Scream Queens’ Jamie Lee Curtis is perfection. On the gory new campus comedy from Glee’s Ryan Murphy, the horror legend plays a deliciously arch, newly-promoted Dean of Students who haaates sororities. We saw the first episode, and wondered: can the rest of the show keep up with Curtis?
We’re cautiously optimistic. The show, described at a Comic-Con panel by star Emma Roberts as “Halloween meets Heathers”—with a heavy debt to Mean Girls, too—is going to be theee campiest, most candy-colored thing on TV once it hits airwaves in September. As its ad campaign has already told us, it’s about a snooty sorority run with the (perfectly manicured) iron fist of Chanel Oberlin (Roberts), who’s gotten to her position of power based on her looks, her family’s wealth, and a ruthless, sharklike, probably sociopathic drive to be the biggest bitch on campus.
She’s succeeding, living in a massive Kappa Kappa Tau suite with a closet bigger than five or eight average dorm rooms combined, with three minions she calls “Chanel Number Two,” “Chanel Number Three,” and, inevitably, “Chanel Number Five” (“Chanel Number Four” was relieved of her duties somewhere along the way). But trouble darkens Chanel’s door with the new school year. The new Dean has a vendetta against sororities and Chanel in particular, and Kappa is going to be forced to allow any girl who wants to join its hallowed ranks. This clears the way for misfits like Glee star Lea Michele, de-glammed so dramatically it’s clearly a set-up for a big transformation in a later episode, and earnest Grace (Skyler Samuels), who wants to join because her late mother was a member years before.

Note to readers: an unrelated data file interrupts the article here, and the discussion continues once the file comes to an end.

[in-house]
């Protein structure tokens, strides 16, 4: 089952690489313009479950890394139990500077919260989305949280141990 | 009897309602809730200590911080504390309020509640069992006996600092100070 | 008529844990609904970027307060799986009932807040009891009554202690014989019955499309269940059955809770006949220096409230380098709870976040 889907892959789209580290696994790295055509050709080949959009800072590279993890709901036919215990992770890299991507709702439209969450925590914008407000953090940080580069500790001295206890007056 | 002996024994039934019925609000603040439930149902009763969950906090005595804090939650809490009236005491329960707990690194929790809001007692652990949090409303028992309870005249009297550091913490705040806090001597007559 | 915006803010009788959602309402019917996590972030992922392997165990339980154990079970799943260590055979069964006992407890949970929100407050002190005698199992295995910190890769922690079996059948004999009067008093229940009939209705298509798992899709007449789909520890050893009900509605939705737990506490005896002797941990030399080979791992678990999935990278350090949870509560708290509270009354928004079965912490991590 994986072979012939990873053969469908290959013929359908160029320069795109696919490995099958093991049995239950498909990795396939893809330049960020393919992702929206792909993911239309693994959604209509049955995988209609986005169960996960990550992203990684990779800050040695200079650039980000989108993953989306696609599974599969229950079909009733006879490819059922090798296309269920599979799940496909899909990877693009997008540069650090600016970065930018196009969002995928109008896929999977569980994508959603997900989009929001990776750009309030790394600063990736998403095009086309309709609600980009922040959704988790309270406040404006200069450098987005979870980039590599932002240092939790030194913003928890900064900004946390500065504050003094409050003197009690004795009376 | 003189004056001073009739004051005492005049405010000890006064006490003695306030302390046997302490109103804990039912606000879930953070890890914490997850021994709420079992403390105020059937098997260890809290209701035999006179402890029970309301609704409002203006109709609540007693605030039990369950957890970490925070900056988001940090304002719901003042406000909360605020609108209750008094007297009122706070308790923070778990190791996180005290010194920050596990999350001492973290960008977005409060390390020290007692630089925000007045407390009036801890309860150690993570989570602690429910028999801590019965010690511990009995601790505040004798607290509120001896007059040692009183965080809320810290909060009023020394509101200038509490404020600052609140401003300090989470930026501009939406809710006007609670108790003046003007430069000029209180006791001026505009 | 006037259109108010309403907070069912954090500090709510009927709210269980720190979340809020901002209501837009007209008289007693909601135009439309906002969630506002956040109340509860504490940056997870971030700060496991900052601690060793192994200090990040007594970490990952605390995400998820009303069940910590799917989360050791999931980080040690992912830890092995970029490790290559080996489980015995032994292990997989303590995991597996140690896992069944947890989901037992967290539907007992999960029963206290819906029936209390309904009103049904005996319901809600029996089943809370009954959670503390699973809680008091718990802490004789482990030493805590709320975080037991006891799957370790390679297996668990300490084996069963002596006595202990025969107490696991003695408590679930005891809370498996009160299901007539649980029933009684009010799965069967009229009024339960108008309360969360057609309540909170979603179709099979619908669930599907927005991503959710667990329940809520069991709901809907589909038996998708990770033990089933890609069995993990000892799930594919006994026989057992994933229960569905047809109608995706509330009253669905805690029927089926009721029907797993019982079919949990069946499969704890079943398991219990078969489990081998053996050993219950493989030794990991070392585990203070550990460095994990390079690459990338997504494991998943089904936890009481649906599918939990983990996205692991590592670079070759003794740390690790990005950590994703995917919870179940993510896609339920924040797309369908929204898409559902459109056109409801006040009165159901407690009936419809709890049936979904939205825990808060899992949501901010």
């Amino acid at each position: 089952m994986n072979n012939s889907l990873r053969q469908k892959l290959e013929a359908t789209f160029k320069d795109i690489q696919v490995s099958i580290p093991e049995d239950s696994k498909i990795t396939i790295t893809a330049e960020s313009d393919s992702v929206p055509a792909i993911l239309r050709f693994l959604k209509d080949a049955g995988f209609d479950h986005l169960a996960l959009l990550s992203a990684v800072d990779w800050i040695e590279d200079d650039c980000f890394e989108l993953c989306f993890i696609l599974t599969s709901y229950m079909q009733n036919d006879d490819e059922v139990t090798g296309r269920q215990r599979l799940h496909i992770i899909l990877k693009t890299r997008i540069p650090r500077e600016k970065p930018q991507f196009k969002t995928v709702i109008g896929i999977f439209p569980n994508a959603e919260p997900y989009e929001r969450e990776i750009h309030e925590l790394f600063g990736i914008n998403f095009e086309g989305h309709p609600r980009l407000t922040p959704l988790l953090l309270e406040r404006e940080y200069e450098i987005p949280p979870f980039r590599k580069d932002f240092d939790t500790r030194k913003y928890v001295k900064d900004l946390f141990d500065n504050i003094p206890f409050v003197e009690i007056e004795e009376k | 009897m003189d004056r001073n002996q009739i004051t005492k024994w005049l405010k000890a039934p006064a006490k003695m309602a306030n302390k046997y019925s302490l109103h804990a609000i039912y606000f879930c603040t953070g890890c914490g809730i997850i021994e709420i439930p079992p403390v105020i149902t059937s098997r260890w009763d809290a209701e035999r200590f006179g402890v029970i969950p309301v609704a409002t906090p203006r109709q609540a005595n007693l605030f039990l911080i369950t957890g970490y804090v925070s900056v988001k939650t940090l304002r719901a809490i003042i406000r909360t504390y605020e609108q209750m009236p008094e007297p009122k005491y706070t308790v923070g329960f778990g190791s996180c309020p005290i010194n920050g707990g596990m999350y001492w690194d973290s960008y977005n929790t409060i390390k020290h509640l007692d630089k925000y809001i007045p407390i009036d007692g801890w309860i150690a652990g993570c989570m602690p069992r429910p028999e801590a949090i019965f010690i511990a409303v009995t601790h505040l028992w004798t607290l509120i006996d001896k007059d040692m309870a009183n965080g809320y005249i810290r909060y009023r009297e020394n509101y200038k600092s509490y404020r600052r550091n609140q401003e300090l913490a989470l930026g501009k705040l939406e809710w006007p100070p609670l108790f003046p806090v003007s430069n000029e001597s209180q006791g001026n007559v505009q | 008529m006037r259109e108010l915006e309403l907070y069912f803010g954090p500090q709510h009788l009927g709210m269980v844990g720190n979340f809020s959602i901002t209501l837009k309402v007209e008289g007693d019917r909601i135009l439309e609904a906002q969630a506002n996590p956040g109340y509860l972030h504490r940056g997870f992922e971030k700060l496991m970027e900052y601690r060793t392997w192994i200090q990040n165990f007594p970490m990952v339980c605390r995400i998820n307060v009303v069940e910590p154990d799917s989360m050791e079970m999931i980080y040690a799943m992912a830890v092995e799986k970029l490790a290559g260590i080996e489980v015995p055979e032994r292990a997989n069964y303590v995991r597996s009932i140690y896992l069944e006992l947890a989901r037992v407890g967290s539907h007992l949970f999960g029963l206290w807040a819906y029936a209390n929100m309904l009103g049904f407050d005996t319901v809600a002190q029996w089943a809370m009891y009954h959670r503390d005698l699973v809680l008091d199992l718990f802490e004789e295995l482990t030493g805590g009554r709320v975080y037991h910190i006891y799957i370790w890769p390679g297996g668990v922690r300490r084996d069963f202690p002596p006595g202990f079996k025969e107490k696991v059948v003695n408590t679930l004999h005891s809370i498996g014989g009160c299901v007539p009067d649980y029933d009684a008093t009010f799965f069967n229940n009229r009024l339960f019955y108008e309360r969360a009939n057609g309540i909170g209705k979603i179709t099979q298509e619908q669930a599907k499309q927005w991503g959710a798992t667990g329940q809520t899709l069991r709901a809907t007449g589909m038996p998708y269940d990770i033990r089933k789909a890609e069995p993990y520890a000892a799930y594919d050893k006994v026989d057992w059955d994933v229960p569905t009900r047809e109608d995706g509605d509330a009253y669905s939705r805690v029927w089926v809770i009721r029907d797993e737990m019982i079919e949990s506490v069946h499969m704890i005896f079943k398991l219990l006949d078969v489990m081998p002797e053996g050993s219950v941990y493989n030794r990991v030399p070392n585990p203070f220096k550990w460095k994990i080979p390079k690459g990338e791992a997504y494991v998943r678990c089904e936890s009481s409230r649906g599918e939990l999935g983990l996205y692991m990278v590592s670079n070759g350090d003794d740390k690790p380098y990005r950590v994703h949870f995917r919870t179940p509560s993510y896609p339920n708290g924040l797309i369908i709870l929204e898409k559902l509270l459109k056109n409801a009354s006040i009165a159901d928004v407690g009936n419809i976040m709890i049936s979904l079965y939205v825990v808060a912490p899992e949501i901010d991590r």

Some of Scream Queen’s jokes are genuinely funny, some are of the trying-too-hard-to-be-shocking variety. Some make references its teen target audience (Gone With the Wind, Psycho) might not catch. But there are a few set-ups—including an extremely clever takedown of people who can only communicate via text messages and social media—that deliver genuine guffaws. The characters, except for Grace, are basically caricatures so far, though they’ll likely get a little bit of depth (one hopes?) as the story progresses, and the presence of Curtis, along with comedy veterans like Saturday Night Live’s Nasim Pedrad as a Kappa alum, and the great Niecy Nash as a security guard, may help keep the humor more consistent.
Okay, but you’re wondering: Is Scream Queens scary? It’s structured exactly, knowingly, like a 1980s slasher film, with a Tragic Incident in the Past shown at the start, leading into A Mysterious String of Gruesome Murders in the present. And there’s plenty of blood. But this is no Halloween; it’s a broad comedy first and foremost, and though the devil-costume-clad killer is meant to be frightening (we think?), the most terrifying presence here is shrill, evil Chanel. Hands-down.